The new policy could change the government’s relationship with hackers but some agencies have reservations.
With a solicitation closing Sept. 2 on a vulnerability disclosure platform and a finalized binding operational directive apparently in hand, the Cybersecurity and Infrastructure Security Agency is getting ready to open the civilian government’s front door to individuals who might identify weaknesses in its defenses.
The directive would instruct civilian agencies to publish vulnerability disclosure policies that encourage security research by committing not to pursue or recommend legal action against individuals who probe government systems, as long as they honor certain stipulations.
Nextgov took a short trip back in time to get a better understanding of the motivations of the community of people who began the push to access and explore computer technology and their fear of prosecution, mainly under laws such as the Computer Fraud and Abuse Act, which has been criticized over broad and harsh application.
In 1998, members of a group called “The L0pht,”—which had demonstrated vulnerabilities in Microsoft’s encryption and passwords—tried to explain the basic impulse of the hacker archetype to Congress.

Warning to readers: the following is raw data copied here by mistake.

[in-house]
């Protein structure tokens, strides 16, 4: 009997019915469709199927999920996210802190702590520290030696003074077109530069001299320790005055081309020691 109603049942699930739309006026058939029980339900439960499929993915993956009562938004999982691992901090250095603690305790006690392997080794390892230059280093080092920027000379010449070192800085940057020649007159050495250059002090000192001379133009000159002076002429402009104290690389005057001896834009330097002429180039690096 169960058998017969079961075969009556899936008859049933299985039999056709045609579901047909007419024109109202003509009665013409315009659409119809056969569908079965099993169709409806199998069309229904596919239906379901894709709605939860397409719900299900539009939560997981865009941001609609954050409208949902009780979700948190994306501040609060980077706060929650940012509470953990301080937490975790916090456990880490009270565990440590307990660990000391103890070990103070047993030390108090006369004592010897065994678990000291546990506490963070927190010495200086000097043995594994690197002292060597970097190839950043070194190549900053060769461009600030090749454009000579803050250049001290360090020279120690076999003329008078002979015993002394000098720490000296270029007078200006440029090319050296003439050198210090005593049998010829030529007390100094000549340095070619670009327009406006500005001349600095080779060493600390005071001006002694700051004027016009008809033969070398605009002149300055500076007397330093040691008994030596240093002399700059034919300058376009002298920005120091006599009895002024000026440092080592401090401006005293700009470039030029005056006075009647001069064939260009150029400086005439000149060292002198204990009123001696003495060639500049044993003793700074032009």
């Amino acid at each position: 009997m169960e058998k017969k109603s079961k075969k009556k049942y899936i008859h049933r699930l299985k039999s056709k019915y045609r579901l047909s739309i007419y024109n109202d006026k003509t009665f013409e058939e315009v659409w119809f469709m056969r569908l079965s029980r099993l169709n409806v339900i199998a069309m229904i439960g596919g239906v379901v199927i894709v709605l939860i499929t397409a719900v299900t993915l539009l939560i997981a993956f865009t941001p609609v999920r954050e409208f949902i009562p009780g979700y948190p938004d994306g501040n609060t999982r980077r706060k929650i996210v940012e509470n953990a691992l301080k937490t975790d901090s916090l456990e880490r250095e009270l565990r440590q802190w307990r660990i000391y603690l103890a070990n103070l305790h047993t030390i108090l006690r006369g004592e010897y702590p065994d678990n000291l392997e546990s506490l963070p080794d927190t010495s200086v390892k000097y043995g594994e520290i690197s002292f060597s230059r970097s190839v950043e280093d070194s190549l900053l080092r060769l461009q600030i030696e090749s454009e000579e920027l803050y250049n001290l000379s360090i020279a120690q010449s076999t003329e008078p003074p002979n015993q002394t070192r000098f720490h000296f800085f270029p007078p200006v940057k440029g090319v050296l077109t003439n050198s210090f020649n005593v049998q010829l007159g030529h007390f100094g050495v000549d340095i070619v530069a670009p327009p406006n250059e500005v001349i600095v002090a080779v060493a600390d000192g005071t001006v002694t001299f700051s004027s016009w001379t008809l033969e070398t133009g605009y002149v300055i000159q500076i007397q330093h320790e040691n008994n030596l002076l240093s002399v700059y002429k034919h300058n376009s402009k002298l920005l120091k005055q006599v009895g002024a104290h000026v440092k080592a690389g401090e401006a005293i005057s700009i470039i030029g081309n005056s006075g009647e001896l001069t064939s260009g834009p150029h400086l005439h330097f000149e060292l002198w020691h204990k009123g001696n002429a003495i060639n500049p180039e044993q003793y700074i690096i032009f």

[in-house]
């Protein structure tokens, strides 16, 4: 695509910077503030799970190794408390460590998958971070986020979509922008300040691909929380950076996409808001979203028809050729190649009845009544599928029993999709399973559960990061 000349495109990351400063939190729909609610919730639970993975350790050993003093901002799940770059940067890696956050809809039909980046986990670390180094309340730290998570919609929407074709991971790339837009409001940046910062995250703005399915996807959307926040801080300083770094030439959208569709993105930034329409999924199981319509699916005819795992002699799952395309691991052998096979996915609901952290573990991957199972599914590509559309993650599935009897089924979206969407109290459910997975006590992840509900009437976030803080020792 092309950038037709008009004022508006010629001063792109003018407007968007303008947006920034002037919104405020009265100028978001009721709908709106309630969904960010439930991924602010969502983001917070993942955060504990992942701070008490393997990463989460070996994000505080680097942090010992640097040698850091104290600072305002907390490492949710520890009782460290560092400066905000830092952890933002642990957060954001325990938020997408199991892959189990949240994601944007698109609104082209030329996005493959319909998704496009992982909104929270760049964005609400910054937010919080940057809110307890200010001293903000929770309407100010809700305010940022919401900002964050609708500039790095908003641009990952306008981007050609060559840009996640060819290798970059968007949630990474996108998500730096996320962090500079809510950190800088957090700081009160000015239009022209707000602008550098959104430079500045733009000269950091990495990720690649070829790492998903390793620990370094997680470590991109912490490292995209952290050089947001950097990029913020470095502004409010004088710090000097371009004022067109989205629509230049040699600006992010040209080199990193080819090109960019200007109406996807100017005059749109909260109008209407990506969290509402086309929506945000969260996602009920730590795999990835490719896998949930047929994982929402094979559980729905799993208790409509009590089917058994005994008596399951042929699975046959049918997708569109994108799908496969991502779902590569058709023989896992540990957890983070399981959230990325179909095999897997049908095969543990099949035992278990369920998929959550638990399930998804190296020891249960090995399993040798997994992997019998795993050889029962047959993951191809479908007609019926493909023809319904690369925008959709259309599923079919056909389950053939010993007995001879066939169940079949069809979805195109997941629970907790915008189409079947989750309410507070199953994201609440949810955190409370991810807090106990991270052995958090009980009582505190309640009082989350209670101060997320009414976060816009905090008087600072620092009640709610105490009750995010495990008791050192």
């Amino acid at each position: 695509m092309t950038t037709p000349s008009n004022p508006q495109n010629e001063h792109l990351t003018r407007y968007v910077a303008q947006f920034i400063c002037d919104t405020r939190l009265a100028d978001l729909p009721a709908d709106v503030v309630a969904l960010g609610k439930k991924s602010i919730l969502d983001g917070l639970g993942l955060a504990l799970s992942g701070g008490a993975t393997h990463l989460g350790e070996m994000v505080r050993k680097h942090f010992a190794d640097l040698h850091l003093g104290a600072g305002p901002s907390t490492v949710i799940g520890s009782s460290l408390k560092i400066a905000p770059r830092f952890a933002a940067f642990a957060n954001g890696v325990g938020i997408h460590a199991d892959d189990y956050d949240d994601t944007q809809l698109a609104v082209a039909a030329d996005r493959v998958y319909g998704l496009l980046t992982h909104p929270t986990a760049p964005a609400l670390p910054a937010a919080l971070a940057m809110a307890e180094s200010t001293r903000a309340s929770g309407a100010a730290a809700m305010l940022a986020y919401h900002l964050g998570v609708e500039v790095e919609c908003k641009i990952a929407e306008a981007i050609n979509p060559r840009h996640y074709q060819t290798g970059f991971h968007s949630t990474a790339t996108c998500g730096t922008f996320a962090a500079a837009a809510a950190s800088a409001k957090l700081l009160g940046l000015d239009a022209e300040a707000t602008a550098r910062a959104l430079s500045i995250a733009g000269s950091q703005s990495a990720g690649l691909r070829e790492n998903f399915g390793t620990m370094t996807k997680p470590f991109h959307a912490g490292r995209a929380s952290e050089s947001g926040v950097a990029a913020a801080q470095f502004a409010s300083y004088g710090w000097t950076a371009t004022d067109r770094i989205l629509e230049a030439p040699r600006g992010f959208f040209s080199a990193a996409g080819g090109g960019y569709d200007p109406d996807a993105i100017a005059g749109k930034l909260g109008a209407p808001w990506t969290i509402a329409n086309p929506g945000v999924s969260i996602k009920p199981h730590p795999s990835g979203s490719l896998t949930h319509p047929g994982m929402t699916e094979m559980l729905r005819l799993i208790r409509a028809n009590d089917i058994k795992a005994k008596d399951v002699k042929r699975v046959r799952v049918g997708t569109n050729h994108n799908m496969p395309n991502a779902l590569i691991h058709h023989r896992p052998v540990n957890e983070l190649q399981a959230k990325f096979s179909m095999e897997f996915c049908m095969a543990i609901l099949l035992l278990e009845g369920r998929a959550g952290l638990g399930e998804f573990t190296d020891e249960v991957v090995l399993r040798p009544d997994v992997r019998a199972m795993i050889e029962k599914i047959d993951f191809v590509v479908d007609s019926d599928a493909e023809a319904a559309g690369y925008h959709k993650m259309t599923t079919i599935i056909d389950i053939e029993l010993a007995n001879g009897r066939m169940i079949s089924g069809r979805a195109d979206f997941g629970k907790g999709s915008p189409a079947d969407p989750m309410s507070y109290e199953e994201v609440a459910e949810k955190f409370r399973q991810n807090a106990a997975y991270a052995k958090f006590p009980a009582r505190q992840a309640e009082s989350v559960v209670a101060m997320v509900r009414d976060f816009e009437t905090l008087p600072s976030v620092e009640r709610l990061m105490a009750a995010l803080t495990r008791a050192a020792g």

“For the past four years, the seven of us have been touted as just about everything from the hacker conglomerate, the hacker think tank, the hangout place for the top U.S. hackers, network security experts, and a consumer watch group,” one member, testifying under the handle “Mudge,” told the Senate Governmental Affairs Committee. “In reality, all we really are is just curious.”
But comments in response to CISA’s draft directive show government officials still skeptical of welcoming unidentified hackers to their systems and afraid of losing their power to enforce the law against fraud.
Allowing researchers to report vulnerabilities anonymously would “make it harder to separate malicious actors from authentic security researchers,” the Energy Department wrote, suggesting CISA allow only vetted and registered researchers any promises of legal restraint.
“We believe including a provision in any policy that makes a commitment regarding not pursuing legal action is ill advised because it will be impracticable to determine in many cases when external parties or researchers are proceeding in good faith,” wrote counsel for the Education Department’s inspector general office. The inspector general for the Federal Deposit Insurance Corporation had similar concerns, especially related to foreign nation states.
Nextgov spoke to some seasoned vulnerability disclosure coordinators, and Rep. Jim Langevin, D-R.I., to get a deeper understanding of what’s behind the pending policy and give implementers a glimpse of what lies in store.